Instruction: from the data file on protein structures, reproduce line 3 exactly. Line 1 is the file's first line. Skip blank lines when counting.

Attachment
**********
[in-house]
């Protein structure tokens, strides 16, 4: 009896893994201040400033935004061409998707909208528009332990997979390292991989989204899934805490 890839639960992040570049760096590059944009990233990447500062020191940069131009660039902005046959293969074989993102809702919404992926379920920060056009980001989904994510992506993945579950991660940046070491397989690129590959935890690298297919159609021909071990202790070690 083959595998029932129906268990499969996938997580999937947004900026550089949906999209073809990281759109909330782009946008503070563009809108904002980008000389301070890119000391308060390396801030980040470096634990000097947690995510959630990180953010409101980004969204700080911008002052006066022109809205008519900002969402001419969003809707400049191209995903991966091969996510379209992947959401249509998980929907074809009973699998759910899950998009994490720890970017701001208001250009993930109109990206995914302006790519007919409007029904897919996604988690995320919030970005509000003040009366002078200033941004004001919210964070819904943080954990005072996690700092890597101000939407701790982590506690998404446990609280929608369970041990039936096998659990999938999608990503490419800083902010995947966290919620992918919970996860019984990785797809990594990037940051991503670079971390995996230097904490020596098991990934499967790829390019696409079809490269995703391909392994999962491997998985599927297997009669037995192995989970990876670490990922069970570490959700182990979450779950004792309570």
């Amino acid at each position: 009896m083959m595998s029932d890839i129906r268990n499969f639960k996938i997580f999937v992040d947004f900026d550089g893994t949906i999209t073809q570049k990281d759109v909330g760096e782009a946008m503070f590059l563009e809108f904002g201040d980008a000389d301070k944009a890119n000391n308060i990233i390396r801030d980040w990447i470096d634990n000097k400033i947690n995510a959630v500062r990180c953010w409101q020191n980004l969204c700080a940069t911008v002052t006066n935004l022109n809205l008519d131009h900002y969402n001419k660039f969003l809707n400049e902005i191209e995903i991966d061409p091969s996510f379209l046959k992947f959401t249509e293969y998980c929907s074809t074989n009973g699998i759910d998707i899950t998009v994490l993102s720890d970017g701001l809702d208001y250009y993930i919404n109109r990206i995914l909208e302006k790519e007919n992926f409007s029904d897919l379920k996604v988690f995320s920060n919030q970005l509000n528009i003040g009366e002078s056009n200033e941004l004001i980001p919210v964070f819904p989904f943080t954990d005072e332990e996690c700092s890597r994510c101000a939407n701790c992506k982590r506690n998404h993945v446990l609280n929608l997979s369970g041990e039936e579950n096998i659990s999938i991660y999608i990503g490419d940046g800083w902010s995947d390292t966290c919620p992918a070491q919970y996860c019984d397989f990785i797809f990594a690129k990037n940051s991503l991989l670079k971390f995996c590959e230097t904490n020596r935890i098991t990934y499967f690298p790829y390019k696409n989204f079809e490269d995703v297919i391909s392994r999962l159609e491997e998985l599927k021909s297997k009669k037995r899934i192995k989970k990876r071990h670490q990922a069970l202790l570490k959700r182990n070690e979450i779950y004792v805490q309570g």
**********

């Amino acid at each position: 009896m083959m595998s029932d890839i129906r268990n499969f639960k996938i997580f999937v992040d947004f900026d550089g893994t949906i999209t073809q570049k990281d759109v909330g760096e782009a946008m503070f590059l563009e809108f904002g201040d980008a000389d301070k944009a890119n000391n308060i990233i390396r801030d980040w990447i470096d634990n000097k400033i947690n995510a959630v500062r990180c953010w409101q020191n980004l969204c700080a940069t911008v002052t006066n935004l022109n809205l008519d131009h900002y969402n001419k660039f969003l809707n400049e902005i191209e995903i991966d061409p091969s996510f379209l046959k992947f959401t249509e293969y998980c929907s074809t074989n009973g699998i759910d998707i899950t998009v994490l993102s720890d970017g701001l809702d208001y250009y993930i919404n109109r990206i995914l909208e302006k790519e007919n992926f409007s029904d897919l379920k996604v988690f995320s920060n919030q970005l509000n528009i003040g009366e002078s056009n200033e941004l004001i980001p919210v964070f819904p989904f943080t954990d005072e332990e996690c700092s890597r994510c101000a939407n701790c992506k982590r506690n998404h993945v446990l609280n929608l997979s369970g041990e039936e579950n096998i659990s999938i991660y999608i990503g490419d940046g800083w902010s995947d390292t966290c919620p992918a070491q919970y996860c019984d397989f990785i797809f990594a690129k990037n940051s991503l991989l670079k971390f995996c590959e230097t904490n020596r935890i098991t990934y499967f690298p790829y390019k696409n989204f079809e490269d995703v297919i391909s392994r999962l159609e491997e998985l599927k021909s297997k009669k037995r899934i192995k989970k990876r071990h670490q990922a069970l202790l570490k959700r182990n070690e979450i779950y004792v805490q309570g």